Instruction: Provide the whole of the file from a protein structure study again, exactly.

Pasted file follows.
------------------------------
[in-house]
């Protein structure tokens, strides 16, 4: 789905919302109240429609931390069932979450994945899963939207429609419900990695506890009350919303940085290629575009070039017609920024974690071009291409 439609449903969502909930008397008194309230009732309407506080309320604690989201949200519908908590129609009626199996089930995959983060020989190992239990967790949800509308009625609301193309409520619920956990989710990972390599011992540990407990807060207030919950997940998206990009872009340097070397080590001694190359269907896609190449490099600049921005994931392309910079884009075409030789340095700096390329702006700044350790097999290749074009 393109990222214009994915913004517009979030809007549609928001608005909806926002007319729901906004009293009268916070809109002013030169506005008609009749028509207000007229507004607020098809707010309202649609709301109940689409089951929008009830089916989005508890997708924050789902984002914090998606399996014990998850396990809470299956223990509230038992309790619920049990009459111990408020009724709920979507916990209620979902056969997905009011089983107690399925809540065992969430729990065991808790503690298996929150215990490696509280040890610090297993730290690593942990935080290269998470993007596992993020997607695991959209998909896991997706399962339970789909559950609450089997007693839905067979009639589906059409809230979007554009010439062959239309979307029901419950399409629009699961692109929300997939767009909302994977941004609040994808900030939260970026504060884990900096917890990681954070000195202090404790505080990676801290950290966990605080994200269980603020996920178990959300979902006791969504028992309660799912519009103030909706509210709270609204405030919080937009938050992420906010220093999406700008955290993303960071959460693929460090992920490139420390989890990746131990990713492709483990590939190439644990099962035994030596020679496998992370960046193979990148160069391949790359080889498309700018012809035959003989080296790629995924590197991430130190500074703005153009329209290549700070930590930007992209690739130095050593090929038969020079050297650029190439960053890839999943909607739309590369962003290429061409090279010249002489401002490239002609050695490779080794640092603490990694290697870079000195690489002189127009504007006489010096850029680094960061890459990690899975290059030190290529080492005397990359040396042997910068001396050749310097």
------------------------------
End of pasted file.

[in-house]
């Protein structure tokens, strides 16, 4: 789905919302109240429609931390069932979450994945899963939207429609419900990695506890009350919303940085290629575009070039017609920024974690071009291409 439609449903969502909930008397008194309230009732309407506080309320604690989201949200519908908590129609009626199996089930995959983060020989190992239990967790949800509308009625609301193309409520619920956990989710990972390599011992540990407990807060207030919950997940998206990009872009340097070397080590001694190359269907896609190449490099600049921005994931392309910079884009075409030789340095700096390329702006700044350790097999290749074009 393109990222214009994915913004517009979030809007549609928001608005909806926002007319729901906004009293009268916070809109002013030169506005008609009749028509207000007229507004607020098809707010309202649609709301109940689409089951929008009830089916989005508890997708924050789902984002914090998606399996014990998850396990809470299956223990509230038992309790619920049990009459111990408020009724709920979507916990209620979902056969997905009011089983107690399925809540065992969430729990065991808790503690298996929150215990490696509280040890610090297993730290690593942990935080290269998470993007596992993020997607695991959209998909896991997706399962339970789909559950609450089997007693839905067979009639589906059409809230979007554009010439062959239309979307029901419950399409629009699961692109929300997939767009909302994977941004609040994808900030939260970026504060884990900096917890990681954070000195202090404790505080990676801290950290966990605080994200269980603020996920178990959300979902006791969504028992309660799912519009103030909706509210709270609204405030919080937009938050992420906010220093999406700008955290993303960071959460693929460090992920490139420390989890990746131990990713492709483990590939190439644990099962035994030596020679496998992370960046193979990148160069391949790359080889498309700018012809035959003989080296790629995924590197991430130190500074703005153009329209290549700070930590930007992209690739130095050593090929038969020079050297650029190439960053890839999943909607739309590369962003290429061409090279010249002489401002490239002609050695490779080794640092603490990694290697870079000195690489002189127009504007006489010096850029680094960061890459990690899975290059030190290529080492005397990359040396042997910068001396050749310097």